(This story is part of a continuing series, An Assault in Venice. Part 1 starts here.)

Jeanette was ahead of her time; she was sporting a fantastic lightning bolt scar on her forehead years before anyone had ever heard of Harry Potter. Unfortunately, right after acquiring hers, it became infected and in order to help it drain, she had a toothpick jutting out from between her eyes. With pus and blood dripping down her face, she met with a bankruptcy attorney who took one look at her, gathered all of her paperwork and told her that he wasn’t going to charge her because he didn’t want this to be her experience of Los Angeles.

Although the image of her—jaw wired, crushed cheek and nose, facial lacerations—may have been daunting, it certainly wouldn’t be her worst look. That was still to come.

On our second visit to Dr. Keller’s office, Jeanette’s car broke down. I hoped it wasn’t a sign that moving forward was going to be challenging; maybe it simply meant she had an old car in need of attention. Regardless, Dr. Keller and Dr. Lacombe outlined a plan for the year ahead: rebuilding her nose, inserting a cheek implant to replace the missing tissue, and performing collagen and laser treatments to minimize the scarring.

The following evening, on Friday March 5th, we all gathered at Mary’s apartment for a farewell party for Jeanette’s friend Jeff who’d been her caretaker for the last week. Those sorts of parties happened on a regular basis. As one friend arrived to be with Jeanette, another left. The comings and goings were always marked by celebration. The next morning, Jeanette’s brother Richard was arriving from Florida. Jeanette had been waiting for Richard to come; he was the prince who could comfort her like no one else. She had wanted to go back to her home, the scene of the crime, and pack all of her things up, and she felt like she would have the strength to return with Richard by her side.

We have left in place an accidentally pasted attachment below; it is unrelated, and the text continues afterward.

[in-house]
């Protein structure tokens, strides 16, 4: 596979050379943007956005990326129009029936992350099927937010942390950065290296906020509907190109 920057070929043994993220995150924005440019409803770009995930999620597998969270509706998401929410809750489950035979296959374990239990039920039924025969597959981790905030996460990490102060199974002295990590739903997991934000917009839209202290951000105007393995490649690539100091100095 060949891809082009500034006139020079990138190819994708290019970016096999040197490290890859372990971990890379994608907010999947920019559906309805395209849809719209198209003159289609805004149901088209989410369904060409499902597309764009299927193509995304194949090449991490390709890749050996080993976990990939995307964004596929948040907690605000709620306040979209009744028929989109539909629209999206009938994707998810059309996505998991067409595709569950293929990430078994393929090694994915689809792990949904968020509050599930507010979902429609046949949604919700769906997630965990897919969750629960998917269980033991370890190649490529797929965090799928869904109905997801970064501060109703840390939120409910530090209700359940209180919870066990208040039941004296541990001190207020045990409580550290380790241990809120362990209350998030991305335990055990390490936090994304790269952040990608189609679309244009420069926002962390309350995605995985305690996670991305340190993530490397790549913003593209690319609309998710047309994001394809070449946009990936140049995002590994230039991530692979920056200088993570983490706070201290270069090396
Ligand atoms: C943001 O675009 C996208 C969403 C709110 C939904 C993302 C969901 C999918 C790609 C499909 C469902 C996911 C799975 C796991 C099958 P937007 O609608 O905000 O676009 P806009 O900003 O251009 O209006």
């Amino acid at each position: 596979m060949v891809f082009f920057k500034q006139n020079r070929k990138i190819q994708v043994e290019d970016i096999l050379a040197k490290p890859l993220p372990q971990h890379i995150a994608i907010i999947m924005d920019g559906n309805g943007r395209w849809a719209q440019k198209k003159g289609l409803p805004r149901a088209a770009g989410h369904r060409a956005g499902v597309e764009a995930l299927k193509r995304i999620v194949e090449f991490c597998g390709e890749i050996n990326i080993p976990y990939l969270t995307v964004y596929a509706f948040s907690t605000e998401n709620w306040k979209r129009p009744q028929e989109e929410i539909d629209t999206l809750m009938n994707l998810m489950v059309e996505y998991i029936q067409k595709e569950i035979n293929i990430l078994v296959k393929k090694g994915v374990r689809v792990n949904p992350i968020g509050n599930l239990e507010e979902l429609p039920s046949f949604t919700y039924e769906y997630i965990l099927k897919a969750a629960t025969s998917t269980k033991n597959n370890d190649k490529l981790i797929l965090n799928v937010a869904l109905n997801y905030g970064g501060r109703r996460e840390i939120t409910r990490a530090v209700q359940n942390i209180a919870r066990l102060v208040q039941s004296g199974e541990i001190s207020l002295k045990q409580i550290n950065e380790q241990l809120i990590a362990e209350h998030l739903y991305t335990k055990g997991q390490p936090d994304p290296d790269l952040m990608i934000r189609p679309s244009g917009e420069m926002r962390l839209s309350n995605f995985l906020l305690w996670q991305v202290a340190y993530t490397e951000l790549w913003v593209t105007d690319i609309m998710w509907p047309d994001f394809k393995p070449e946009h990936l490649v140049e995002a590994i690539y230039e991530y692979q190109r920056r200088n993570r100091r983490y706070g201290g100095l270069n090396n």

I excused myself from the laughter and party noises so I could check my phone messages. Those were the days before cell phones when voicemail was recorded onto machines with cassette tapes. I sat in the stairwell as I listened to Cagney’s voice on my machine.

Her game of good cop/bad cop had paid off. She’d questioned a perp in the holding cell who said that a prostitute told him about a guy who was bragging about following “some white woman home from Ralph’s to beat her up.” The perp said that the guy’s name was Rodney. He lived near the 76 gas station in a rundown house with a porch. He wore a distinctive ring on his right hand. He had a history of beating up prostitutes. He was known to be crazy, but he became dangerous when he mixed alcohol with cocaine.

I started shaking and phoned Cagney back immediately.

“Hey, do you know what a strawberry is?” she asked.

I hesitated. “I guess not.”

“A strawberry is a prostitute who trades sex for drugs. And one of them can ID our guy. All we have to do is find her. I’m heading over to check out this house where Rodney lives. Do you want to come with me?”

I loved that Cagney wanted to share the most exciting development of the case with me, but oddly, that was where I had to draw the line. I felt sickened by the thought of seeing that man’s face and knowing where he lived. I needed him to be arrested before I could ever face him. I asked Cagney if we had anything else that could link him to the crime. We didn’t. Not yet. So I told her she’d have to do the next part without me.

…go to Part 16